Belgian herd immunity levels too low to provide protection

It may be early days to draw conclusions but research undertaken at Antwerp University shows that only 3% of Belgians had antibodies against coronavirus and are immune to the disease at least for a little while when the lockdown light was imposed.

Researchers at Antwerp University examined blood taken from 3,600 people of all ages. The results reveal what share of the population had been infected with the virus just before Belgium introduced its lockdown light on 18 March.  The samples were taken three weeks ago, but immunity takes a further two weeks to appear in your blood putting back the date for which they give a picture to around 15 March.

The samples were taken from people who consulted their doctor for a range of concerns not immediately linked to the corona crisis.  Samples were processed anonymously.

A 3% infection rate means that in Belgium herd immunity is still very far off. Scientists had expected immunity rates to range between 10% and 15%.

Antwerp University epidemiologist Pierre Van Damme says the rate suggests the virus isn’t as catchy as was initially thought.

“The research is proof infection occurs through droplets and that people need to be close to become infected.  Sticking to distancing measures and sound hand hygiene will have an impact on transmission.”

Good herd immunity involves a general infection rate of around half the population.    It means the virus then no longer has free range.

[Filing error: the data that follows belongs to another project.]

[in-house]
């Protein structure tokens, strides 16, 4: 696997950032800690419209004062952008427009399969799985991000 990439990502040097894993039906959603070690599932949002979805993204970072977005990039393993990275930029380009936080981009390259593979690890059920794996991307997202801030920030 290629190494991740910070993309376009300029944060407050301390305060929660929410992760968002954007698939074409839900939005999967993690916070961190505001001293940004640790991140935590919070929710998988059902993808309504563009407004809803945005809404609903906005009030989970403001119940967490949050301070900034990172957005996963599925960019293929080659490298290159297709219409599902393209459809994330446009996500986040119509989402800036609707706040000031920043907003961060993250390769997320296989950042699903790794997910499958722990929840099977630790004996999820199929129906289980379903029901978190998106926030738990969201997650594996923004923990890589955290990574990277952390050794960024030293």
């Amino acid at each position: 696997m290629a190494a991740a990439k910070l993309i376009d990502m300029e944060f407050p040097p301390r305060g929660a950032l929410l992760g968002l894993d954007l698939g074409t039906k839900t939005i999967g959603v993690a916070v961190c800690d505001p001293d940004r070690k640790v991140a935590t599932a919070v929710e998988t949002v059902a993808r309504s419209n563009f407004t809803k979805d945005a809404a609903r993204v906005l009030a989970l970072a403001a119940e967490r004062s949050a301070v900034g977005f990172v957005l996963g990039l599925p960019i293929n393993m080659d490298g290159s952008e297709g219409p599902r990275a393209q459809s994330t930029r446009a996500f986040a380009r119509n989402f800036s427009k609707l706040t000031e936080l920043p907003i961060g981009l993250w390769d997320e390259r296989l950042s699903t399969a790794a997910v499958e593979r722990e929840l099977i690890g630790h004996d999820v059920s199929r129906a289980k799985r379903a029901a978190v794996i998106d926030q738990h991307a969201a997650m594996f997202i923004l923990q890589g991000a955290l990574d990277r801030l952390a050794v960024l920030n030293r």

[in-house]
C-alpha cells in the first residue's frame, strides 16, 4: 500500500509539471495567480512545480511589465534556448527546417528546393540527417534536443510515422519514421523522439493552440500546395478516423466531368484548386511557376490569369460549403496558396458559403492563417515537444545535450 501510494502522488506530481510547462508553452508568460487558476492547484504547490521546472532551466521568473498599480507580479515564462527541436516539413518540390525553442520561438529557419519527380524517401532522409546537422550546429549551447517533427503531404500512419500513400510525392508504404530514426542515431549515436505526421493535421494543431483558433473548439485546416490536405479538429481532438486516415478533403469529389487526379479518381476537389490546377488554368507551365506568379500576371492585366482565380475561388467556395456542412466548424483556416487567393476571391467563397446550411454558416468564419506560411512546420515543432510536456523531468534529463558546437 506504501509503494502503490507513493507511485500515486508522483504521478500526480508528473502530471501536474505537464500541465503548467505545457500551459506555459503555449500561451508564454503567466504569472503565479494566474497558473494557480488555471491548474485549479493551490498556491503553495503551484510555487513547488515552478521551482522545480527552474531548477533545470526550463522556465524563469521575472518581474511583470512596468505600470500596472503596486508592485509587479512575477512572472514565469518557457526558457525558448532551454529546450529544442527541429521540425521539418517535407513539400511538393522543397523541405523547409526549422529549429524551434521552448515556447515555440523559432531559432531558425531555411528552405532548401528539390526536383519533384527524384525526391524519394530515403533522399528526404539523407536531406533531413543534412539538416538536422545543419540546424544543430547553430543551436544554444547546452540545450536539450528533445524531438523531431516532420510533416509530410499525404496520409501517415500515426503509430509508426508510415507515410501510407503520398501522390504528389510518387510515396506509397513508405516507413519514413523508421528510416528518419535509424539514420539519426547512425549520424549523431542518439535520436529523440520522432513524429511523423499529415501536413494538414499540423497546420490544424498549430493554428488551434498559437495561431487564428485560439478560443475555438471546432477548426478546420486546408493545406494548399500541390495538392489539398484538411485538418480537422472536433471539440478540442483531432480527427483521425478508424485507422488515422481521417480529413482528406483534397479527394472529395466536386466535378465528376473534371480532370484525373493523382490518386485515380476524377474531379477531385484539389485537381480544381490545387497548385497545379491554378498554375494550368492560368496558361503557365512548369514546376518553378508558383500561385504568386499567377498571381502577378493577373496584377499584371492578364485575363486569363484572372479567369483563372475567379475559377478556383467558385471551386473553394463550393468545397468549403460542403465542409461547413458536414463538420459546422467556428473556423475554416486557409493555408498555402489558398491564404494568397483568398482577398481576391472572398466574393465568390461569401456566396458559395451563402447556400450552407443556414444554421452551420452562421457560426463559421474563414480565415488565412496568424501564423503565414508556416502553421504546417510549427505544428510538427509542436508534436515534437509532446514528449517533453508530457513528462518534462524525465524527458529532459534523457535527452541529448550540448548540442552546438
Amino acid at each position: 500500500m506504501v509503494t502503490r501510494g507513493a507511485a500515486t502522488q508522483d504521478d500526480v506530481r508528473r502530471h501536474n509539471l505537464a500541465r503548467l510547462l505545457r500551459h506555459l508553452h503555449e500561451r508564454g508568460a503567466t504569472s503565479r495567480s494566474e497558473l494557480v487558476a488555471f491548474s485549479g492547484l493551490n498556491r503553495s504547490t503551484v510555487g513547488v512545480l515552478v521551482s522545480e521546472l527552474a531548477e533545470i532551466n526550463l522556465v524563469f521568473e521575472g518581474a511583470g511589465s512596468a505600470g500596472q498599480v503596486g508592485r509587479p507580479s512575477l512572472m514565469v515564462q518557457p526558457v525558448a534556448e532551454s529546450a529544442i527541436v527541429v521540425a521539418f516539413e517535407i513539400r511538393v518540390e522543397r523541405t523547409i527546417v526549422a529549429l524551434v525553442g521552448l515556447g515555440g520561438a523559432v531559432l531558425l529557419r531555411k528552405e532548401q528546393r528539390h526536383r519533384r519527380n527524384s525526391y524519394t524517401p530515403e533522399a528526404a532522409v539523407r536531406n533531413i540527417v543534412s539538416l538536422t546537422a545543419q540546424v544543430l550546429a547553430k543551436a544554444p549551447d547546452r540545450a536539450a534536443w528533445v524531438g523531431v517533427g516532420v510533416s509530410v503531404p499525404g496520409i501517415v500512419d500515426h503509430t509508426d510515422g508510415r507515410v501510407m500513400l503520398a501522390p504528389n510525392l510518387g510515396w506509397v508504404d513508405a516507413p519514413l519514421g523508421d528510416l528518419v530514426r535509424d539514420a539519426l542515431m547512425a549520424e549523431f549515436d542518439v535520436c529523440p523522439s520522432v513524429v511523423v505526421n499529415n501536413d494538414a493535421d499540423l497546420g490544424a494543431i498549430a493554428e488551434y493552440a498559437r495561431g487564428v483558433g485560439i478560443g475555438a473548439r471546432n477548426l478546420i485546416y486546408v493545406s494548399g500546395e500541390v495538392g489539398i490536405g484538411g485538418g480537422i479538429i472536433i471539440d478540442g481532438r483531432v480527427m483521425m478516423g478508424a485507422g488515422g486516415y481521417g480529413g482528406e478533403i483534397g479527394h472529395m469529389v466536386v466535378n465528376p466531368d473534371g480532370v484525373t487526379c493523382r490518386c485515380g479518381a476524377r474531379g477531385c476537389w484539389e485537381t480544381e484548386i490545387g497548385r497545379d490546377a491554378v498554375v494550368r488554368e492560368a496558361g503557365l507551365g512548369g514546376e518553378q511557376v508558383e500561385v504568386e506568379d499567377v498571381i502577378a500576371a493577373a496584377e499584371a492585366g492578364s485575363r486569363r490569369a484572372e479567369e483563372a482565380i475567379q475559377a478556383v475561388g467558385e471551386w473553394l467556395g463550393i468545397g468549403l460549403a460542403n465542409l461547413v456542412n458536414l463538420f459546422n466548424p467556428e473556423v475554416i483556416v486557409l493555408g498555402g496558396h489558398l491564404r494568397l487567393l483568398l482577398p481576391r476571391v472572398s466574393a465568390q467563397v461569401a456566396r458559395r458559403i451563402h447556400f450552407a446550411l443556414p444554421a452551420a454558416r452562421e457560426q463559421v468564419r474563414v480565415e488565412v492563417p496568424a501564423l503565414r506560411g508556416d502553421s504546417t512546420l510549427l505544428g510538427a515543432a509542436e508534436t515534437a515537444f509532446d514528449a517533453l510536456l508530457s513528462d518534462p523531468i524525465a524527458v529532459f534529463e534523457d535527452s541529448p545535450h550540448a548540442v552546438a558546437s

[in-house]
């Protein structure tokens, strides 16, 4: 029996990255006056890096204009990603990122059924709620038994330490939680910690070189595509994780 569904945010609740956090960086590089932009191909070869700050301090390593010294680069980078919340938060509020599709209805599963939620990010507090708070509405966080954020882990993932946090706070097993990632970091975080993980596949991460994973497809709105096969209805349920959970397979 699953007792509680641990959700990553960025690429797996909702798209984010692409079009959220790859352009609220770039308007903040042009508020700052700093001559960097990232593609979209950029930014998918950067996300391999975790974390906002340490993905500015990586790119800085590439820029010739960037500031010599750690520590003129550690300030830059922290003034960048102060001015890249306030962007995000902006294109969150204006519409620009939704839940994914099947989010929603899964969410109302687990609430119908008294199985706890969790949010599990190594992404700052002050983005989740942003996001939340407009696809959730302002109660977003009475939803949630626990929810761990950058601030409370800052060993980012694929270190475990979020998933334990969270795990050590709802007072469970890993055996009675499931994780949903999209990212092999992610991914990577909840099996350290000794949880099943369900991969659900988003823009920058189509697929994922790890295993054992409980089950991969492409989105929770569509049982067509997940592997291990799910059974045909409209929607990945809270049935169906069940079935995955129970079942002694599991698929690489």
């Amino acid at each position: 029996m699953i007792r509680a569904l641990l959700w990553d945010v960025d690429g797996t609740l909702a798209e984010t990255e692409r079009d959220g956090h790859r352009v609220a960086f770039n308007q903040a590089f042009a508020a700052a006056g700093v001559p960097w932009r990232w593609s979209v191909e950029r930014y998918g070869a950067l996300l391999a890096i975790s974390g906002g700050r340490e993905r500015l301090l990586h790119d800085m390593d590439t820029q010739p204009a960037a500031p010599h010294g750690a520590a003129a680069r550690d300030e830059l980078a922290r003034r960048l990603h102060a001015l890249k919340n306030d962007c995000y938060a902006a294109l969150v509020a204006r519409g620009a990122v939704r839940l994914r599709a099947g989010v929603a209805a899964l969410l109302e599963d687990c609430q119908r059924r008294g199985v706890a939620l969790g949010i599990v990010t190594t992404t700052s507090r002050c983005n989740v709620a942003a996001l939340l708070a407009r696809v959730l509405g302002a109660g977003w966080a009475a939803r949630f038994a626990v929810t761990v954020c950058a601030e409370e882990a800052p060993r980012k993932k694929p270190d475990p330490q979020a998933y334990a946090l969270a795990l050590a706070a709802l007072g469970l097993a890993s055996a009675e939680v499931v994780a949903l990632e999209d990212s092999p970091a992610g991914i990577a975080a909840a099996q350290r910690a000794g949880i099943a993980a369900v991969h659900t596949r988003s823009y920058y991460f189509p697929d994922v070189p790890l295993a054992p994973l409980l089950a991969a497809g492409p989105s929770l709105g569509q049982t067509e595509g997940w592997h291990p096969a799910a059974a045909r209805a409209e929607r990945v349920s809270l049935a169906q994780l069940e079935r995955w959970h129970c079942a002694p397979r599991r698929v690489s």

Pierre Van Damme: “We are miles away from the 50%, 60% or 70% herd immunity needed to allow the outbreak to fade away.  We will have to live with the virus for a long while.  Herd immunity will grow very slowly. Any relaxation of corona measures will have to be very gradual.”

New cases will have to be tracked down very quickly: “The minute there is a new source of infection however small we need to be there. This is the only way to allow any relaxation and it won’t be easy.”

Prof Van Damme suggests that reaching herd immunity without overburdening the health care system will be difficult.  “We won’t get there by a natural route.  It’s a wait for the vaccine to create immunity artificially.  We hope to have a vaccine next year.”

Belgium’s 3% immunity rate mirrors other countries.  Austria that imposed restrictions earlier has 1%, the Netherlands has 3%, while Sweden, which took a more relaxed approach to restrictions, is looking at 10%, though that figure still needs to be confirmed.

Prof Van Damme says the countries like the UK and Sweden that counted on herd immunity were wrong: “The virus has spread more widely there, but the impact on health care provisions can be considerably higher too.  At the same time you can’t count on herd immunity.  In these countries too this will be acquired relatively slowly.  It’s a lesson for countries that counted on herd immunity.  It wasn’t the right strategy.” 

VRT science editor Katty Allaert notes that 3% population immunity is extremely low: “In the meantime it may have risen to 5%, even 10% if we are highly optimistic.”

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